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Who Is Ed Gein, the Serial Killer and Body Snatcher Who Decorated His Home with Human Skin and Bones?
When Ed Gein was suspected of killing a hardware store owner in 1957, cops not only found her decapitated body while searching his Wisconsin farm — but the bones, skin and skulls of other corpses fashioned into household items.
When Ed Gein was suspected of killing a hardware store owner in 1957, authorities not only discovered her decapitated body hung upside down while searching his Plainfield, Wisconsin farm — but the bones, skin and skulls of other corpses fashioned into household items like bowls and bedposts.
The bombshell findings led to the revelation that he’d been robbing graves, and he ultimately confessed to killing two women, as well as digging up bodies and cutting out parts to wear and decorate his home with.
Police believed he may have also been responsible for other murders in the area, but were unable to definitively tie him to those cases.
Gein’s obsession with his mother also drew attention, with the odd relationship and the killer’s penchant for collecting body parts inspiring a host of horror films.
What was Ed Gein's childhood and family life like?
As is the case with many serial killers, Gein suffered a tough childhood. Born on Aug. 27, 1906 in La Crosse, Wisconsin as Edward Theodore Gein, his mother Augusta Wilhelmine was verbally abusive, according to Britannica.com, and his father George Philip Gein was an alcoholic.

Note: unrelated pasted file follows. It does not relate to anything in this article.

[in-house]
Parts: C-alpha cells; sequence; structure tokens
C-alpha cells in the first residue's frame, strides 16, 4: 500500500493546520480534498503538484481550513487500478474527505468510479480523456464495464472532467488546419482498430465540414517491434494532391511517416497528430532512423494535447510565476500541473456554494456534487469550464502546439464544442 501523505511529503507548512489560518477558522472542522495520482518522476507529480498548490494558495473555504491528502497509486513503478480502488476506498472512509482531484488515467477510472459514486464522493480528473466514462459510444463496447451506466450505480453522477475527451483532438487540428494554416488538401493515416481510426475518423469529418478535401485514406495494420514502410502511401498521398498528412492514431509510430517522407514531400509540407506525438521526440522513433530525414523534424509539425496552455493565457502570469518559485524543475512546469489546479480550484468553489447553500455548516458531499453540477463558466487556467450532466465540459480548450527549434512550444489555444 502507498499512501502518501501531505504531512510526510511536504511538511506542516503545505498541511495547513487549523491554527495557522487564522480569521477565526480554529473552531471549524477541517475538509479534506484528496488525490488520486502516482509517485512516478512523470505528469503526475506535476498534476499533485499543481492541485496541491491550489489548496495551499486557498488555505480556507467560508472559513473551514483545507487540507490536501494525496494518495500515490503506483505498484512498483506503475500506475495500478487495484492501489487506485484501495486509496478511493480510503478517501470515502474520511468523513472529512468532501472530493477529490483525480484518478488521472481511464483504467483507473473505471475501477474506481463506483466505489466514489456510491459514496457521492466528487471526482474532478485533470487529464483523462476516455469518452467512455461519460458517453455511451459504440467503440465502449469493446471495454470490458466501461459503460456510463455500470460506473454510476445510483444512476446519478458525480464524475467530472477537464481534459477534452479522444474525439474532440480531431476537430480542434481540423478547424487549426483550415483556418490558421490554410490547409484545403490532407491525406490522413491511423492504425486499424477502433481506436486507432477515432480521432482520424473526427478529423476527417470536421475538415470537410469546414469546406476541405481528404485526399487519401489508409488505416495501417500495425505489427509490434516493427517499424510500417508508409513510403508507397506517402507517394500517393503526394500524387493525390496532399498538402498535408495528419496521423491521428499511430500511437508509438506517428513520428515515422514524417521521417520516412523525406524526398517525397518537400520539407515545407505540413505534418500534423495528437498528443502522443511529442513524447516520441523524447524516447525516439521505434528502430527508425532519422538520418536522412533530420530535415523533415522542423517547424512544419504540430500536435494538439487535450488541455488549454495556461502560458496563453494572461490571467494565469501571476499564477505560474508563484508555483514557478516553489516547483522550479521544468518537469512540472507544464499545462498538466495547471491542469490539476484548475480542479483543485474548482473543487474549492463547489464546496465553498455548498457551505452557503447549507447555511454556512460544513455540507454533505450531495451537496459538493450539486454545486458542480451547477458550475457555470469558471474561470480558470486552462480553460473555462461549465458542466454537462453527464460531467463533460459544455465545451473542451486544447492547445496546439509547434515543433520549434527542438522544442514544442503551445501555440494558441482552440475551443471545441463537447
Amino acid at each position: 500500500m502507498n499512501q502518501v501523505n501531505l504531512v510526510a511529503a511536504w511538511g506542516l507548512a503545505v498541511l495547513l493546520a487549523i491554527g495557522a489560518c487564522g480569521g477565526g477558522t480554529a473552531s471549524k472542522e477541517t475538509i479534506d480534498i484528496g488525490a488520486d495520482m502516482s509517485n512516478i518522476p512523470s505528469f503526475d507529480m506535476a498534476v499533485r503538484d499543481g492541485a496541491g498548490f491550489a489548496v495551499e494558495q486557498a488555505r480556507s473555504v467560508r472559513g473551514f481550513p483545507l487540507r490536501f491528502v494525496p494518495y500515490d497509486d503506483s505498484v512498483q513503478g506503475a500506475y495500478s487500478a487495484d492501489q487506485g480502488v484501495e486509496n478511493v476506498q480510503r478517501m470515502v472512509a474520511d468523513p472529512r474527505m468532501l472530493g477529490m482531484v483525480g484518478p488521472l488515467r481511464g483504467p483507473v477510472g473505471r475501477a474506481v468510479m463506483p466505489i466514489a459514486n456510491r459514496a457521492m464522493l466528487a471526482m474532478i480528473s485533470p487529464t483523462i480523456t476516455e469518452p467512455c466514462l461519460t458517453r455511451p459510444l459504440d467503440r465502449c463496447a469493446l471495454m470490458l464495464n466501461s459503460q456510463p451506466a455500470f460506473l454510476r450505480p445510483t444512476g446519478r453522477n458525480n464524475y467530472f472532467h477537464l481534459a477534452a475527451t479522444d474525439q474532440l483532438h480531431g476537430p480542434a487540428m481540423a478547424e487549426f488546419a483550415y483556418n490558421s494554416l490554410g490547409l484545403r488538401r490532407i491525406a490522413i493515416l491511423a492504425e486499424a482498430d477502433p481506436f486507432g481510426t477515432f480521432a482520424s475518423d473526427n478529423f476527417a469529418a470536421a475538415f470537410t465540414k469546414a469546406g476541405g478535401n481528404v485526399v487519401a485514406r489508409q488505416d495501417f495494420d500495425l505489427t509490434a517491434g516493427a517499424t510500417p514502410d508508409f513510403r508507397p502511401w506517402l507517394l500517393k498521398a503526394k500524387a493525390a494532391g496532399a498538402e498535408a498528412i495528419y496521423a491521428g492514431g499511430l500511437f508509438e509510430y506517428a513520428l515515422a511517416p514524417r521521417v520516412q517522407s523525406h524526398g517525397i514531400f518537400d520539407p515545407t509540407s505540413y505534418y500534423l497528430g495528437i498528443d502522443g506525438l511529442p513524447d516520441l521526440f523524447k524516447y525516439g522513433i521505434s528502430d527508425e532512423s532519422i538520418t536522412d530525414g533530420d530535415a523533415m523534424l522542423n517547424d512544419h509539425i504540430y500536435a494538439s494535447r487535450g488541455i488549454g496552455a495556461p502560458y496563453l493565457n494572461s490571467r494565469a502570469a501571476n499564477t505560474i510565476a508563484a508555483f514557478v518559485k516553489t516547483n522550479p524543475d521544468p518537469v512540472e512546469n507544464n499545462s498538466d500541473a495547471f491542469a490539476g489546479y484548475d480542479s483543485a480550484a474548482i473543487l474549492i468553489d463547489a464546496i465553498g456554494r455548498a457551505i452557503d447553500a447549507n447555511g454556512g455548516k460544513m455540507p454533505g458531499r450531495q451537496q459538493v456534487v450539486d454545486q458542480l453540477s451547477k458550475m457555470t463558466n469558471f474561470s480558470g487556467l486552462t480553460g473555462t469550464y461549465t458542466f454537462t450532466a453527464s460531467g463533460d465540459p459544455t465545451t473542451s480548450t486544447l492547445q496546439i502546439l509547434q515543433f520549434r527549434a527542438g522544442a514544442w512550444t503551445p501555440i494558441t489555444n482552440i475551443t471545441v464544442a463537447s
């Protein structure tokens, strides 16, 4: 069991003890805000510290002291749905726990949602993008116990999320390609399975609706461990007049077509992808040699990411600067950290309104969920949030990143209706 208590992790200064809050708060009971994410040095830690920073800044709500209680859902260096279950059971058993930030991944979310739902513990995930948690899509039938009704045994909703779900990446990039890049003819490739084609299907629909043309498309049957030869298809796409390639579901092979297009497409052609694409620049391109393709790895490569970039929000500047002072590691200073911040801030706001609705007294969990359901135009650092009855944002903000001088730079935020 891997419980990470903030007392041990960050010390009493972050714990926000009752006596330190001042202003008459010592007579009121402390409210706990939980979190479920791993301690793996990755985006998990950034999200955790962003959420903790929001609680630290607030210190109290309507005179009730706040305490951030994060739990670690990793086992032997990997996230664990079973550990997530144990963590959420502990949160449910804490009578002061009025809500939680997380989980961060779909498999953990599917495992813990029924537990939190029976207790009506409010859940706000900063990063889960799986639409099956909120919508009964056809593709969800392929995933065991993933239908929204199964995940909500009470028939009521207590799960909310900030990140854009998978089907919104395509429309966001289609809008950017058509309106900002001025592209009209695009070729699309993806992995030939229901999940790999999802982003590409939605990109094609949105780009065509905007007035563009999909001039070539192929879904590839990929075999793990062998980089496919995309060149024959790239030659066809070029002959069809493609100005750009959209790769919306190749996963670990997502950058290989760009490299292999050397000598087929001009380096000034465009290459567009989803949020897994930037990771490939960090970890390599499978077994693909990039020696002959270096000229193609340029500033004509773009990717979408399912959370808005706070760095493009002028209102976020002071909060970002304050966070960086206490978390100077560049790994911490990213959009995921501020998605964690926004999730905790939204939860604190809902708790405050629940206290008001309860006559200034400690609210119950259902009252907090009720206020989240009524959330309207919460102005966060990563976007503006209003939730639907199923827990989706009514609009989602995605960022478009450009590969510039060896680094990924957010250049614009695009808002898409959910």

Despite his mom's abuse towards him, Gein was infatuated with her. Augusta was the dominant one in his parents' relationship, as George was more timid. Augusta was deeply religious and often preached about sins surrounding lust, according to Biography.com.
The family moved to a farm in Plainfield around 1915, with Gein sticking around the property as much as possible and mostly only leaving to go to school. George died in 1940. By then, Gein's obsession with his mother had already held him back from dating and having a social life.
Gein's older brother Henry was disturbed by Gein's relationship with their mother, and brought this up to her at times, according to Britannica.
After their father's death, the brothers worked odd jobs to earn money. One of Gein's jobs was babysitting, according to "Last Book On The Left: Stories of Murder and Mayhem from History's Most Notorious Serial Killers."
In 1944, Gein and Henry were reportedly burning brush on their Plainfield family farm when the fire spread and got out of control. Gein told police that his brother went missing in the fire, but was able to lead them straight to Henry's dead body when they arrived.
Authorities called the death an accident as a result of the fire, despite bruises being found on Henry's head.
Those facts, plus the revelation years later that Gein was a killer, led investigators to later suspect that Gein may have been responsible for his big brother's death.
When Augusta died in 1945, Gein became even more isolated and psychotic. He closed off parts of the home his mom often used, turning them into a shrine, according to Britannica.
Gein also let the rest of the home fall apart rather than upkeep it, and started studying human anatomy, along with medical tests conducted by the Nazis, and fixating on porn, according to All That's Interesting.
Who did Ed Gein admit to killing?
Gein only confessed to murdering two women, Mary Hogan in 1954, and Bernice Worden in 1957.
Worden, a hardware store owner in Plainfield, disappeared on Nov. 16 of 1957. A trail of blood was left behind that led to the back of the store. She'd been seen with Gein at her shop the night before she vanished. The woman's son, who was a deputy sheriff, suspected Gein, who was taken into custody, according to Biography.